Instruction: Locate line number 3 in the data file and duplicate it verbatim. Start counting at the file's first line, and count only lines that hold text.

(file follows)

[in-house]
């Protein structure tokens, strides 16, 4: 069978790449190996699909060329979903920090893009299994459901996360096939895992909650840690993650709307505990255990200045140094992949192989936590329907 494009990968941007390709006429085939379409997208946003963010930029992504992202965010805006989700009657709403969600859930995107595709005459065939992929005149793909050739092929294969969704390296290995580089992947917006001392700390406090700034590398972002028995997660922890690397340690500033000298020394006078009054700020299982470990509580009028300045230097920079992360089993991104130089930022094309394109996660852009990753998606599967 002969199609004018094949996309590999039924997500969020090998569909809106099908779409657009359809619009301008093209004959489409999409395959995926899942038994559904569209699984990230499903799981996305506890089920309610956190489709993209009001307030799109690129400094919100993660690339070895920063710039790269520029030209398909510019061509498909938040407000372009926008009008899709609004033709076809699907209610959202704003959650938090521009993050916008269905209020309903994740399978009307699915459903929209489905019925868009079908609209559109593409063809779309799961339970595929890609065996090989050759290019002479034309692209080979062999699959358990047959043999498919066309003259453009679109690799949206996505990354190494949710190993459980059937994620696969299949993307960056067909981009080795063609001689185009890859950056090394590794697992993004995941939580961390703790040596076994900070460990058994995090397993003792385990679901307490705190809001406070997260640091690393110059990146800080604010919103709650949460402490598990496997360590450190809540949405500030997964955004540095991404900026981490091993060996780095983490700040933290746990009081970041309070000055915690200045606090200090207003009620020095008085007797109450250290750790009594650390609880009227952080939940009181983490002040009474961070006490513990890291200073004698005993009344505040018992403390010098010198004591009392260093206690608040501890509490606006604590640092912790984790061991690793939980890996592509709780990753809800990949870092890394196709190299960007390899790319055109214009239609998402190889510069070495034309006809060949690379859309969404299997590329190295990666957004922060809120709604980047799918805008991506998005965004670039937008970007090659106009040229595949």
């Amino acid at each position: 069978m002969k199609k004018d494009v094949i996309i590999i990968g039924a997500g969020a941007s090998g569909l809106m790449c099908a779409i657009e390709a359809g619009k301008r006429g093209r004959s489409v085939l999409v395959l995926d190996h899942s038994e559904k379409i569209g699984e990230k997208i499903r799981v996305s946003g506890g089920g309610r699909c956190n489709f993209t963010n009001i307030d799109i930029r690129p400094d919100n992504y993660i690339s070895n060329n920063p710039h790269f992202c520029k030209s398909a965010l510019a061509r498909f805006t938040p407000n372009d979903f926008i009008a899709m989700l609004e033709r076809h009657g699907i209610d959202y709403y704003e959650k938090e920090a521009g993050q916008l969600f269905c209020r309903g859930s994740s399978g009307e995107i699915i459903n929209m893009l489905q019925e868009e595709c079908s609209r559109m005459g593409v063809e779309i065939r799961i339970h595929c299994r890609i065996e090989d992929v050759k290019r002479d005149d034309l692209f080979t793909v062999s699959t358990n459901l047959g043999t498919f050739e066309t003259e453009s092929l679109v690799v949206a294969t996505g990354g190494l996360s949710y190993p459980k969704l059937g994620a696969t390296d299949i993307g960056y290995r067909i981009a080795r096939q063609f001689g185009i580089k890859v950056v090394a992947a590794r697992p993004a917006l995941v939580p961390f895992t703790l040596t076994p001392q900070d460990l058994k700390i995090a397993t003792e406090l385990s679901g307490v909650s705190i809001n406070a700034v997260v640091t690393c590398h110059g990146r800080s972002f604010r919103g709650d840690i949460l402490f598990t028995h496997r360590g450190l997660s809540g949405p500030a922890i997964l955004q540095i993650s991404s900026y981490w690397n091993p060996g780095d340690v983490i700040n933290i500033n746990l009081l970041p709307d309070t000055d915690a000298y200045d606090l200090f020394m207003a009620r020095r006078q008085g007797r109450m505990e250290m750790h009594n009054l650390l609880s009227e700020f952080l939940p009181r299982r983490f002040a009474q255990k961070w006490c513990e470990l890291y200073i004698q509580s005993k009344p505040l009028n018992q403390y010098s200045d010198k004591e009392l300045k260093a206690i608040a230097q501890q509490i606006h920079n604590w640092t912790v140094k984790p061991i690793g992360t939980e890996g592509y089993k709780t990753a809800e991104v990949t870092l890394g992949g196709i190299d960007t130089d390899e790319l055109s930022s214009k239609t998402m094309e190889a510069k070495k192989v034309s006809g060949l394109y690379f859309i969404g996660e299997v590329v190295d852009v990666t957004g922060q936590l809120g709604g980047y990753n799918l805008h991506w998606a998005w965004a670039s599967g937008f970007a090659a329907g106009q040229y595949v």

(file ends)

């Amino acid at each position: 069978m002969k199609k004018d494009v094949i996309i590999i990968g039924a997500g969020a941007s090998g569909l809106m790449c099908a779409i657009e390709a359809g619009k301008r006429g093209r004959s489409v085939l999409v395959l995926d190996h899942s038994e559904k379409i569209g699984e990230k997208i499903r799981v996305s946003g506890g089920g309610r699909c956190n489709f993209t963010n009001i307030d799109i930029r690129p400094d919100n992504y993660i690339s070895n060329n920063p710039h790269f992202c520029k030209s398909a965010l510019a061509r498909f805006t938040p407000n372009d979903f926008i009008a899709m989700l609004e033709r076809h009657g699907i209610d959202y709403y704003e959650k938090e920090a521009g993050q916008l969600f269905c209020r309903g859930s994740s399978g009307e995107i699915i459903n929209m893009l489905q019925e868009e595709c079908s609209r559109m005459g593409v063809e779309i065939r799961i339970h595929c299994r890609i065996e090989d992929v050759k290019r002479d005149d034309l692209f080979t793909v062999s699959t358990n459901l047959g043999t498919f050739e066309t003259e453009s092929l679109v690799v949206a294969t996505g990354g190494l996360s949710y190993p459980k969704l059937g994620a696969t390296d299949i993307g960056y290995r067909i981009a080795r096939q063609f001689g185009i580089k890859v950056v090394a992947a590794r697992p993004a917006l995941v939580p961390f895992t703790l040596t076994p001392q900070d460990l058994k700390i995090a397993t003792e406090l385990s679901g307490v909650s705190i809001n406070a700034v997260v640091t690393c590398h110059g990146r800080s972002f604010r919103g709650d840690i949460l402490f598990t028995h496997r360590g450190l997660s809540g949405p500030a922890i997964l955004q540095i993650s991404s900026y981490w690397n091993p060996g780095d340690v983490i700040n933290i500033n746990l009081l970041p709307d309070t000055d915690a000298y200045d606090l200090f020394m207003a009620r020095r006078q008085g007797r109450m505990e250290m750790h009594n009054l650390l609880s009227e700020f952080l939940p009181r299982r983490f002040a009474q255990k961070w006490c513990e470990l890291y200073i004698q509580s005993k009344p505040l009028n018992q403390y010098s200045d010198k004591e009392l300045k260093a206690i608040a230097q501890q509490i606006h920079n604590w640092t912790v140094k984790p061991i690793g992360t939980e890996g592509y089993k709780t990753a809800e991104v990949t870092l890394g992949g196709i190299d960007t130089d390899e790319l055109s930022s214009k239609t998402m094309e190889a510069k070495k192989v034309s006809g060949l394109y690379f859309i969404g996660e299997v590329v190295d852009v990666t957004g922060q936590l809120g709604g980047y990753n799918l805008h991506w998606a998005w965004a670039s599967g937008f970007a090659a329907g106009q040229y595949v």